Four ways to teach your child resilience
Oct 17, 2017 11:49AM
Resilience—the ability to bounce back from less than ideal experiences—may not be the first thing that comes to mind when teaching your child valuable life skills. And yet, it is critical to leading a successful life. Nobody’s life is without challenges and the need for resilience. The good news is, resilience is a skill that can be cultivated and taught to even the youngest of children, despite the fact that they may not even be old enough to spell "resilience."
This all became real to me when my 9-year-old was diagnosed with a large brain tumor. Not only the shock of the diagnosis, but the following two surgeries and recovery gave us a lot of time to practice the art of resilience. And there are several, easy ways you could begin instilling this important virtue in your child.
1. You are probably already preparing your child to be resilient.
That’s right. You are probably already on the right track. Resilience researchers have found that if children receive good quality care, nutrition, learning opportunities, and have strong relationships in their early years, they are more likely to be resilient when they enter school and society. Congratulations! You are doing something right.
2. Make it fun.
One of my favorite ways to teach resilience to children is with a Japanese Daruma Doll. Daruma dolls are round, hollow, and used for ceremonial goal making. Each doll comes with no pupils and big white eyes. You are supposed to make a goal and draw him one pupil. At that point, the doll has partial vision. When you complete the goal, you can draw in the other pupil and give Daruma full vision. But the feature that I like to point out is that he has a weighted bottom, and much like a classic blow-up punching bag, you can tip him over but he will always stand upright again. “Seven times down, eight times up.” That’s what they say about Darumas.
3. Teach by example.
Talking to them is nice, but leading by example is really the best. Show resilience in your life. When you burn the meal, laugh it off and tell them what you learned. When you miss a shot, forget an event, or don’t get the promotion, talk to them about it. Openly admit your disappointments and mistakes. That makes it less scary for a child when they encounter the normal bumps and missteps of life. They will know that they can smile, learn from it, and keep moving forward.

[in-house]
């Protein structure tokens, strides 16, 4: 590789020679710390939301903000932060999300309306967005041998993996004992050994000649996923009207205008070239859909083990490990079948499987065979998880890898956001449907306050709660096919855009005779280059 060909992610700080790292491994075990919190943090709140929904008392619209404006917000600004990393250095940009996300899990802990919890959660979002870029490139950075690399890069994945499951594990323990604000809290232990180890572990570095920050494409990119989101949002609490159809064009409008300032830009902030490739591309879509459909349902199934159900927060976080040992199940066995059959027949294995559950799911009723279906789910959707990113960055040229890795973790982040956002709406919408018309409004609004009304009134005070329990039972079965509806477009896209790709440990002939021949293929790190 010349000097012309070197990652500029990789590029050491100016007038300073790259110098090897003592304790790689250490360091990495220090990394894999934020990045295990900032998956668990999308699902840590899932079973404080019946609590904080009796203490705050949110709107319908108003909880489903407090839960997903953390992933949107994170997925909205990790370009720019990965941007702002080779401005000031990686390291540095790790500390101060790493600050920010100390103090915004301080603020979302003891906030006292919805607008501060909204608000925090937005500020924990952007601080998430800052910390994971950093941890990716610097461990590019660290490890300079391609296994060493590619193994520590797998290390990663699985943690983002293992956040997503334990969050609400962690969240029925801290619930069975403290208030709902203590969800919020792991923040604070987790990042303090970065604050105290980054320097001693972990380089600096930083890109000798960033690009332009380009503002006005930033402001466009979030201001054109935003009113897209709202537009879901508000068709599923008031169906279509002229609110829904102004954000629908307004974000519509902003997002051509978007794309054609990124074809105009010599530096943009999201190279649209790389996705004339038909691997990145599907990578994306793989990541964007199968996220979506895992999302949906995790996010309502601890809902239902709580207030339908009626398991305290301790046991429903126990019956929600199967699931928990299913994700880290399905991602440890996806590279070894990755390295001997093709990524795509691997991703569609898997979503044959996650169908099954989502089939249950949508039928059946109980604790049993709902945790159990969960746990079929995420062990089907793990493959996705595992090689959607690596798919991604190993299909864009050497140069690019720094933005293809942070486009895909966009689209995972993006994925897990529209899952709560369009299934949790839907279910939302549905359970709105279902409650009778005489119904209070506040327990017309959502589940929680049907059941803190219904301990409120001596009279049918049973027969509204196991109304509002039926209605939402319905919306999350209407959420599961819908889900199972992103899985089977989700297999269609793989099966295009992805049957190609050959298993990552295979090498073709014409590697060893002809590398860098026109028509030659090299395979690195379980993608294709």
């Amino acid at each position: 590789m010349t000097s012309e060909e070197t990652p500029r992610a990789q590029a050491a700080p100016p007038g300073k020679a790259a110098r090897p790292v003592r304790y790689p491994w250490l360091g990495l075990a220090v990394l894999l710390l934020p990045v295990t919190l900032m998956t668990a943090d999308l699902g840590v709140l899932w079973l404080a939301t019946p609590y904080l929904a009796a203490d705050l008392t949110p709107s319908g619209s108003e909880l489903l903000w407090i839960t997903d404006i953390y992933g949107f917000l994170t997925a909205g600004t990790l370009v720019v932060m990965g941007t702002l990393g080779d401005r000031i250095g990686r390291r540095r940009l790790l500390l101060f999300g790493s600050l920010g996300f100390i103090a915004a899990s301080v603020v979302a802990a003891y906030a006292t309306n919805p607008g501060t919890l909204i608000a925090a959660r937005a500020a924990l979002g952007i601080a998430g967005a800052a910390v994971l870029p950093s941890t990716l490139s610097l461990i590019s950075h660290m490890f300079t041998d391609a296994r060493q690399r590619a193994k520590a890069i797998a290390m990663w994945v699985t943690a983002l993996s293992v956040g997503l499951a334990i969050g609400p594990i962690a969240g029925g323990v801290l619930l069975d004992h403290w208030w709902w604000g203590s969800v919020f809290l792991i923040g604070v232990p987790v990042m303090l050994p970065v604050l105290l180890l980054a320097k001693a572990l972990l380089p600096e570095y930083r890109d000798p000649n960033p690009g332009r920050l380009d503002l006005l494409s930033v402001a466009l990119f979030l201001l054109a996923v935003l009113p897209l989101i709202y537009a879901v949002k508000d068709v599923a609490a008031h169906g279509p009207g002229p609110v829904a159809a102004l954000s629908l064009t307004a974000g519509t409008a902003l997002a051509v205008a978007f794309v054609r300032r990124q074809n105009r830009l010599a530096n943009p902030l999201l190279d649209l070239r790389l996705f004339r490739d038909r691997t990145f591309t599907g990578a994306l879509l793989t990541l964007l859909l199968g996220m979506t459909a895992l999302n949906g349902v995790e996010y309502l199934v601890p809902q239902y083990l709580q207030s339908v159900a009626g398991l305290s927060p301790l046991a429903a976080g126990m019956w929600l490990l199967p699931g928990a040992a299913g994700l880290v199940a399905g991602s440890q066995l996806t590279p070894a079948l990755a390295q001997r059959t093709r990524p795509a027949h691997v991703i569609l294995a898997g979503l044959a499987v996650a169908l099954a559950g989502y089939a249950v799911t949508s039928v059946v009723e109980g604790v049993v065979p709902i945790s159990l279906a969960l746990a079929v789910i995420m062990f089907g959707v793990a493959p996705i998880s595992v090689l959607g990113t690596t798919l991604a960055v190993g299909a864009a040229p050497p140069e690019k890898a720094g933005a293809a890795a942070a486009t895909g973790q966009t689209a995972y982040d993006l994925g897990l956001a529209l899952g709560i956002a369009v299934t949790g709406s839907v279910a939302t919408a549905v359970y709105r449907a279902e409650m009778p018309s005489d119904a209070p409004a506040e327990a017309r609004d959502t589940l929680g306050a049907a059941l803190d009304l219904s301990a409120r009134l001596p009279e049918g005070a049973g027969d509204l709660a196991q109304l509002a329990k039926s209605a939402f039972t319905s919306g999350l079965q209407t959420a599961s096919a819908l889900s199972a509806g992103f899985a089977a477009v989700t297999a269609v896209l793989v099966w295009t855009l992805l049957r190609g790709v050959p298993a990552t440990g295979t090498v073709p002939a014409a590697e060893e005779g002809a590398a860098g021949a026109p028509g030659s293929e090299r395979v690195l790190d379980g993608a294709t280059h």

4. Encourage positive self talk
We all get discouraged but do we allow ourselves to stew in that disappointment? Hopefully not. The power of positive words has been shown by social scientists again and again to lift our spirits and change our mood. Retraining our brains to say positive things might take time and effort but it is well worth it. When your child is young, you might have to be that voice for them. Remind them that making mistakes is part of life, that they are doing an awesome job of getting into the fray of things and trying even if they fail, that they should be proud of their bravery, and that their worth is not based on the views of others. Have them say it back to you. Perpetually hearing these things will plant a seed in their minds that will encourage them to see disappointments for what they really are, rather than dark holes that we sometimes mistake them for.
As children try to achieve their goals, it is likely they’ll get discouraged. And that’s okay. They’ll likely experience some failures and that’s normal. In fact, it’s expected. So long as they get up one more time than they fall down, they will always be successful.
Shelly Brown is an elementary school substitute teacher and the author of "Mustaches for Maddie," a middle grade novel based on the true story of her daughter’s recovery from brain surgery.